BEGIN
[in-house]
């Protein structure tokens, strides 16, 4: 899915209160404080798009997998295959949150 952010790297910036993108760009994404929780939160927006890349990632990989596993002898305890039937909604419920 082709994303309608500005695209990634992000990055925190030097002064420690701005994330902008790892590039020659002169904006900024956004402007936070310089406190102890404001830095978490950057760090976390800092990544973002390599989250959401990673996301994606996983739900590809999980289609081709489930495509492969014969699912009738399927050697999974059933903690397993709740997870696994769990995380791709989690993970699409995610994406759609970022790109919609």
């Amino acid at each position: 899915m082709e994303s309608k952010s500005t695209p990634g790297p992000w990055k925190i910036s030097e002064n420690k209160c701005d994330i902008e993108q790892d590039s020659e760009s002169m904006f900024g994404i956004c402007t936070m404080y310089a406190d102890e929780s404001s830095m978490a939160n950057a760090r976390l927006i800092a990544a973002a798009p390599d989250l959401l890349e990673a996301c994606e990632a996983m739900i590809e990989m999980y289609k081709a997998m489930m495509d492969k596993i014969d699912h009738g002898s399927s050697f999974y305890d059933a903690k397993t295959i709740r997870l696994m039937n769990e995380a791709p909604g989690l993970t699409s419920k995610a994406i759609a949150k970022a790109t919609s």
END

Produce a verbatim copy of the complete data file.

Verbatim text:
[in-house]
């Protein structure tokens, strides 16, 4: 899915209160404080798009997998295959949150 952010790297910036993108760009994404929780939160927006890349990632990989596993002898305890039937909604419920 082709994303309608500005695209990634992000990055925190030097002064420690701005994330902008790892590039020659002169904006900024956004402007936070310089406190102890404001830095978490950057760090976390800092990544973002390599989250959401990673996301994606996983739900590809999980289609081709489930495509492969014969699912009738399927050697999974059933903690397993709740997870696994769990995380791709989690993970699409995610994406759609970022790109919609």
């Amino acid at each position: 899915m082709e994303s309608k952010s500005t695209p990634g790297p992000w990055k925190i910036s030097e002064n420690k209160c701005d994330i902008e993108q790892d590039s020659e760009s002169m904006f900024g994404i956004c402007t936070m404080y310089a406190d102890e929780s404001s830095m978490a939160n950057a760090r976390l927006i800092a990544a973002a798009p390599d989250l959401l890349e990673a996301c994606e990632a996983m739900i590809e990989m999980y289609k081709a997998m489930m495509d492969k596993i014969d699912h009738g002898s399927s050697f999974y305890d059933a903690k397993t295959i709740r997870l696994m039937n769990e995380a791709p909604g989690l993970t699409s419920k995610a994406i759609a949150k970022a790109t919609s």